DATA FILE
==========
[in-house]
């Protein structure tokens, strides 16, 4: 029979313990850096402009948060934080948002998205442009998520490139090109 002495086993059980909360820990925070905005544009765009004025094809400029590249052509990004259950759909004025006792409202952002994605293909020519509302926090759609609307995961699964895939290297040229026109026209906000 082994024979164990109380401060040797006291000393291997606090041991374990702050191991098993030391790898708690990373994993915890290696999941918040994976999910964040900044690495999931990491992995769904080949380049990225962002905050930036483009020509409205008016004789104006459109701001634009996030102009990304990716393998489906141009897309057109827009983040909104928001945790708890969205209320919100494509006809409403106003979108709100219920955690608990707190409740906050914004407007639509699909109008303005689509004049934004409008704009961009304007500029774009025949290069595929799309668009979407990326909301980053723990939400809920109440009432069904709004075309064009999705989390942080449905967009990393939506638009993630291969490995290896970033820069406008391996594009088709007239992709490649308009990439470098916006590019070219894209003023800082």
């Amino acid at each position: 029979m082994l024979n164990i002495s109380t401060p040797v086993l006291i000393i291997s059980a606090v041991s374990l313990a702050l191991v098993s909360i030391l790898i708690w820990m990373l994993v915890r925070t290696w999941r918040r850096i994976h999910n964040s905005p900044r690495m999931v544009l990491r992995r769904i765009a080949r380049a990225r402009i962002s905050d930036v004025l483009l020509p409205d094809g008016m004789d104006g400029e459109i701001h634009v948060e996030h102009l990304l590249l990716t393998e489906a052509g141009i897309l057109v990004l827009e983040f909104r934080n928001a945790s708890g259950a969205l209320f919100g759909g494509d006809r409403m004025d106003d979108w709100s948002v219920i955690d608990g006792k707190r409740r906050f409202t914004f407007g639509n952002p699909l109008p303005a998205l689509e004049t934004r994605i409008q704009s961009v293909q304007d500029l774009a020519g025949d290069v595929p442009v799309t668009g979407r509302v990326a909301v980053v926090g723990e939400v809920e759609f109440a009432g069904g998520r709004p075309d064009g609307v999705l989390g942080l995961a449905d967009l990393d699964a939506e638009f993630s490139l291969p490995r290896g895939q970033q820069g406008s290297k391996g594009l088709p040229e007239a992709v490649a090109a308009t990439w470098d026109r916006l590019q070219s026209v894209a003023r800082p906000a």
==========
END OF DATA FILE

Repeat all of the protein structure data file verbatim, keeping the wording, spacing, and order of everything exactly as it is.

[in-house]
């Protein structure tokens, strides 16, 4: 029979313990850096402009948060934080948002998205442009998520490139090109 002495086993059980909360820990925070905005544009765009004025094809400029590249052509990004259950759909004025006792409202952002994605293909020519509302926090759609609307995961699964895939290297040229026109026209906000 082994024979164990109380401060040797006291000393291997606090041991374990702050191991098993030391790898708690990373994993915890290696999941918040994976999910964040900044690495999931990491992995769904080949380049990225962002905050930036483009020509409205008016004789104006459109701001634009996030102009990304990716393998489906141009897309057109827009983040909104928001945790708890969205209320919100494509006809409403106003979108709100219920955690608990707190409740906050914004407007639509699909109008303005689509004049934004409008704009961009304007500029774009025949290069595929799309668009979407990326909301980053723990939400809920109440009432069904709004075309064009999705989390942080449905967009990393939506638009993630291969490995290896970033820069406008391996594009088709007239992709490649308009990439470098916006590019070219894209003023800082």
């Amino acid at each position: 029979m082994l024979n164990i002495s109380t401060p040797v086993l006291i000393i291997s059980a606090v041991s374990l313990a702050l191991v098993s909360i030391l790898i708690w820990m990373l994993v915890r925070t290696w999941r918040r850096i994976h999910n964040s905005p900044r690495m999931v544009l990491r992995r769904i765009a080949r380049a990225r402009i962002s905050d930036v004025l483009l020509p409205d094809g008016m004789d104006g400029e459109i701001h634009v948060e996030h102009l990304l590249l990716t393998e489906a052509g141009i897309l057109v990004l827009e983040f909104r934080n928001a945790s708890g259950a969205l209320f919100g759909g494509d006809r409403m004025d106003d979108w709100s948002v219920i955690d608990g006792k707190r409740r906050f409202t914004f407007g639509n952002p699909l109008p303005a998205l689509e004049t934004r994605i409008q704009s961009v293909q304007d500029l774009a020519g025949d290069v595929p442009v799309t668009g979407r509302v990326a909301v980053v926090g723990e939400v809920e759609f109440a009432g069904g998520r709004p075309d064009g609307v999705l989390g942080l995961a449905d967009l990393d699964a939506e638009f993630s490139l291969p490995r290896g895939q970033q820069g406008s290297k391996g594009l088709p040229e007239a992709v490649a090109a308009t990439w470098d026109r916006l590019q070219s026209v894209a003023r800082p906000a």